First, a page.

Anita Chong Photo Credit: Tyson Erb

Get That Grant! Intensive  Catalina Fellay-Dunbar, Toronto Arts Council’s Dance & Literary Arts Program Manager, will be leading a workshop on grant writing. Catalina will walk you through the dos and don’ts of navigating Toronto’s public funding opportunities and answer your questions along the way.

Munch, Mix, and Mingle  Connect with leading literary professionals at our closing mix and mingle. Join us for a guided networking opportunity with all our conference guests, including mentor authors and industry professionals. 

Accessibility & Accommodations

  • CSI Spadina has barrier-free entrances and elevator access. Visit CSI Spadina's website for more details.
  • Multi-faith space will be available for all attendees who require spiritual or religious accommodations.
  • We encourage all attendees to arrive at BIPOC Writers Connect scent-free, as perfume may trigger a headache, wheezing, or allergic reaction to fellow attendees.
  • This event was created in response to the unique barriers faced by Black, Indigenous, and racialized emerging writers navigating the literary industry.

Land Acknowledgment

BIPOC Writers Connect will take place in Tkaronto, which translates to “Where The Trees Meet The Water,” or “The Gathering Place.” Tkraonto is bound by Dish With One Spoon, a treaty between the Anishinaabe, Mississaugas, and Haudenosaunee to share the territory and protect the land. We acknowledge them and any other Nations who care for the land (recorded and unrecorded) as the past, present, and future caretakers of this land.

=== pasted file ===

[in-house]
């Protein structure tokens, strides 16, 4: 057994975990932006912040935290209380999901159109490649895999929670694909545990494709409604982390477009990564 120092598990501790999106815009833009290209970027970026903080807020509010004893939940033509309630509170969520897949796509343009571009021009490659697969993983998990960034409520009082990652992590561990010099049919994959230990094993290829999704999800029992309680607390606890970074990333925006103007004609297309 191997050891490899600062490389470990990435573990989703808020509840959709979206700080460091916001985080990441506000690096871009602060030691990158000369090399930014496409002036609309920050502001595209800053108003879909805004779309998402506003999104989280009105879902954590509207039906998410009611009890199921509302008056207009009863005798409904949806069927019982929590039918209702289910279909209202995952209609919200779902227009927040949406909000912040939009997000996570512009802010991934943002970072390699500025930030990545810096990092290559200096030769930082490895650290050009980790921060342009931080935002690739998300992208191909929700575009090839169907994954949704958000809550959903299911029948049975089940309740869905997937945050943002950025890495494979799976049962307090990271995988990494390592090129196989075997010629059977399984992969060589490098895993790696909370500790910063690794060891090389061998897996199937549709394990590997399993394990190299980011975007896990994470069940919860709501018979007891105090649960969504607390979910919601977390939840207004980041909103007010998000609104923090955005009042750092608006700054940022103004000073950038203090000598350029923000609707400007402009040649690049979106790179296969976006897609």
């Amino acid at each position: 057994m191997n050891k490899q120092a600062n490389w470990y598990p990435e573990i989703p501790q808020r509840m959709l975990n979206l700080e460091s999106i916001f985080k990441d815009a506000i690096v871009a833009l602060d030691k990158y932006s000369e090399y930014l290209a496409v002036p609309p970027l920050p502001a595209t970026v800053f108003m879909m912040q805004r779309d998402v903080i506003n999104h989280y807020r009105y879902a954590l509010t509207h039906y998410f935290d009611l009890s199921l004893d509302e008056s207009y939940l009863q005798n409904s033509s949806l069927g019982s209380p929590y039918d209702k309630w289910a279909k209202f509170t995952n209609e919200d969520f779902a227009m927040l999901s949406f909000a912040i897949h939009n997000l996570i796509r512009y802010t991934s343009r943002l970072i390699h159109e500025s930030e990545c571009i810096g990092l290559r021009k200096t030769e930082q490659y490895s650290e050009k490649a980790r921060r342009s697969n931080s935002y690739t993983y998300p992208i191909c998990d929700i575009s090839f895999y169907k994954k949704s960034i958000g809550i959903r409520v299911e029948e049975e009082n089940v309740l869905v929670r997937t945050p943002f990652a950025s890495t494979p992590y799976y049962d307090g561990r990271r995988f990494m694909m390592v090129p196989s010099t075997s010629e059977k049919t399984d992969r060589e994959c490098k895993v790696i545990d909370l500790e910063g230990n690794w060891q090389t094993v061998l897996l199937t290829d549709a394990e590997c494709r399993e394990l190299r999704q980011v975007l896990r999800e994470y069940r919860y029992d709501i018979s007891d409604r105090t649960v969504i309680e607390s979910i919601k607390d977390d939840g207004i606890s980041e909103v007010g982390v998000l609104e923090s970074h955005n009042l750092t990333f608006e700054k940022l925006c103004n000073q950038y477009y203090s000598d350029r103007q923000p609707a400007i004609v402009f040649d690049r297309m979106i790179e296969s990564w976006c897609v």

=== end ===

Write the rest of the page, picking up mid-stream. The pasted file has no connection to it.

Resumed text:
BIPOC Writers Connect: Mentorship, Networking, Training is a free event, but advance application is required. Applications are now closed. All successful applicants have been notified.

More Information

For more information about this event, contact Membership, Equity & Engagement Coordinator Jessica Kirk at or 416.703.8982 ext. 226.

Participant Bios


George Elliott Clarke is an internationally renowned poet and scholar whose books — including his highly esteemed poetry collections Execution Poems and Whylah Falls — have won him many honours, including the Portia White Prize (1998), the Governor General’s Literary Award (2001), the Dr. Martin Luther King Jr. Achievement Award (2004), and the Pierre Elliott Trudeau Fellowship Prize (2005). Born in Windsor, Nova Scotia, Clarke presently resides in Toronto where he is E.J. Pratt Professor of Canadian Literature at the University of Toronto. George served as Canada’s seventh Parliamentary Poet Laureate (2016–17) and Toronto's fourth Poet Laureate (2012-15).